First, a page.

Kenya stuck with costly electricity pacts with firms
2 months ago, 16 Aug 00:09
Kenya may have dug itself into a hole, with little wiggle room out of costly power purchase agreements with independent power producers (IPPs), a report has said.
A task force constituted in December 2016 to review the contracts of IPPs with Kenya Power, especially those operating thermal plants, has said they were partly to blame for the high cost of power in the country.
The task force was expected to give recommendations on modifying or terminating the agreements that were heavily skewed in favour of the firms in an attempt to reduce the cost of power for consumers.
The task force yesterday said it would be too costly to terminate some of the contracts and recommended that the Energy Ministry leave the contracts to lapse.
Some of the contracts extend to beyond the year 2030, which would mean that Kenyans will continue paying capacity charges for the thermal plants as well as contend with fuel cost charges on their bills for more than a decade.
The task force, however, recommended termination of power purchase agreements (PPA) whose cost implication would be minimal for taxpayers and power consumers.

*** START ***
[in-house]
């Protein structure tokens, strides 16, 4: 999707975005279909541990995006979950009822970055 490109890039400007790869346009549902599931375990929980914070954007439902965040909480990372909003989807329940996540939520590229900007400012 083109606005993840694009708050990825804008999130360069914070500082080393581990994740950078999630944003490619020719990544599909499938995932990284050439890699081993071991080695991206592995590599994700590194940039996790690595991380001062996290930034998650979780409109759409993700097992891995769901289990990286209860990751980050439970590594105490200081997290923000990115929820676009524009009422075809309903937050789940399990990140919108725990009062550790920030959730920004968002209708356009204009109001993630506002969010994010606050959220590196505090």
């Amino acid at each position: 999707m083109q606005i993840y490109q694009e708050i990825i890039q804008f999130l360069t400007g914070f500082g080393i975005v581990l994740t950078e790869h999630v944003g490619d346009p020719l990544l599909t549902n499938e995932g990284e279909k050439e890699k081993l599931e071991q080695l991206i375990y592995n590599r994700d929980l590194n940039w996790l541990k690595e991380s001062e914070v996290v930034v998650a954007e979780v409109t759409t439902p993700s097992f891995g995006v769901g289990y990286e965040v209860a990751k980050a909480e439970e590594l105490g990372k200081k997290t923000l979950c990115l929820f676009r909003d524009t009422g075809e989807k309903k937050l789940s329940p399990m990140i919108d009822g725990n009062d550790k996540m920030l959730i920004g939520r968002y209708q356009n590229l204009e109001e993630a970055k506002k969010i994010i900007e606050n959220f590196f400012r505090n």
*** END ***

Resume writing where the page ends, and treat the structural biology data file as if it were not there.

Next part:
“We are proposing termination of only those thermal power plants whose cost of termination is less than maintaining them until the end of their agreements,” said Izael Da Silva, the chairman of the task force, at a briefing in Nairobi. “The PPA of one of the thermal power plants expires in one year and it will not be renewed and it will offer some relief to electricity tariffs. Two other PPAs have a short-term to expiry and will be terminated by mutual agreement between the developer and KPLC as provided for in the PPA.”
The thermal plants — mostly private entities that own and operate facilities that generate electric power for sale to Kenya Power — generate electricity using diesel or heavy fuel oil, with the fuel cost passed on to consumers and have been blamed for the high cost of power.
This reflects as fuel cost charge in the power bill and is one of the largest items that consumers pay for. Last year, Kenya Power paid Sh22.1 billion for fuel costs.
This recently went down to Sh2.50 per unit following a tariff review by the Energy Regulatory Commission.
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